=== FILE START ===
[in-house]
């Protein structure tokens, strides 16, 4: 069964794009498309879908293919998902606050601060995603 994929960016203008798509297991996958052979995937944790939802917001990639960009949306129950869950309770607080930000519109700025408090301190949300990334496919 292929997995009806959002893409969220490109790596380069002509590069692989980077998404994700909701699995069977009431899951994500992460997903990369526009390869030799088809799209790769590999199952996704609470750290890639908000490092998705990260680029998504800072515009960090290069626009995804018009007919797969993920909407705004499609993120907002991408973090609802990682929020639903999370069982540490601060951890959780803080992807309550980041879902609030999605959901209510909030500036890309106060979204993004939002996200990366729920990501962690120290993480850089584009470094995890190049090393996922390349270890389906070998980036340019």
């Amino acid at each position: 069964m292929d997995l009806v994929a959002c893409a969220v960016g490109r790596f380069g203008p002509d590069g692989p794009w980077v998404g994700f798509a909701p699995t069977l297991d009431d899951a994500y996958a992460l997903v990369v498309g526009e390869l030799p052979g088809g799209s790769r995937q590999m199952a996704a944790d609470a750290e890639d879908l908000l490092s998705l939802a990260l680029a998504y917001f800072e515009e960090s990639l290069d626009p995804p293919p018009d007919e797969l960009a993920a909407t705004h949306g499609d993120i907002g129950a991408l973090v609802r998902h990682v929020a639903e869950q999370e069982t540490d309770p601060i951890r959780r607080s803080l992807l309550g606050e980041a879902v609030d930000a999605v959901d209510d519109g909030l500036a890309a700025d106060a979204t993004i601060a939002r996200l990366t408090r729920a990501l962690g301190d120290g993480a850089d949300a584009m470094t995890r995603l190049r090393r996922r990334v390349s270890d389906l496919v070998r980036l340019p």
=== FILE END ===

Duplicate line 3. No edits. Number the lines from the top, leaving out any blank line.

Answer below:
């Amino acid at each position: 069964m292929d997995l009806v994929a959002c893409a969220v960016g490109r790596f380069g203008p002509d590069g692989p794009w980077v998404g994700f798509a909701p699995t069977l297991d009431d899951a994500y996958a992460l997903v990369v498309g526009e390869l030799p052979g088809g799209s790769r995937q590999m199952a996704a944790d609470a750290e890639d879908l908000l490092s998705l939802a990260l680029a998504y917001f800072e515009e960090s990639l290069d626009p995804p293919p018009d007919e797969l960009a993920a909407t705004h949306g499609d993120i907002g129950a991408l973090v609802r998902h990682v929020a639903e869950q999370e069982t540490d309770p601060i951890r959780r607080s803080l992807l309550g606050e980041a879902v609030d930000a999605v959901d209510d519109g909030l500036a890309a700025d106060a979204t993004i601060a939002r996200l990366t408090r729920a990501l962690g301190d120290g993480a850089d949300a584009m470094t995890r995603l190049r090393r996922r990334v390349s270890d389906l496919v070998r980036l340019p």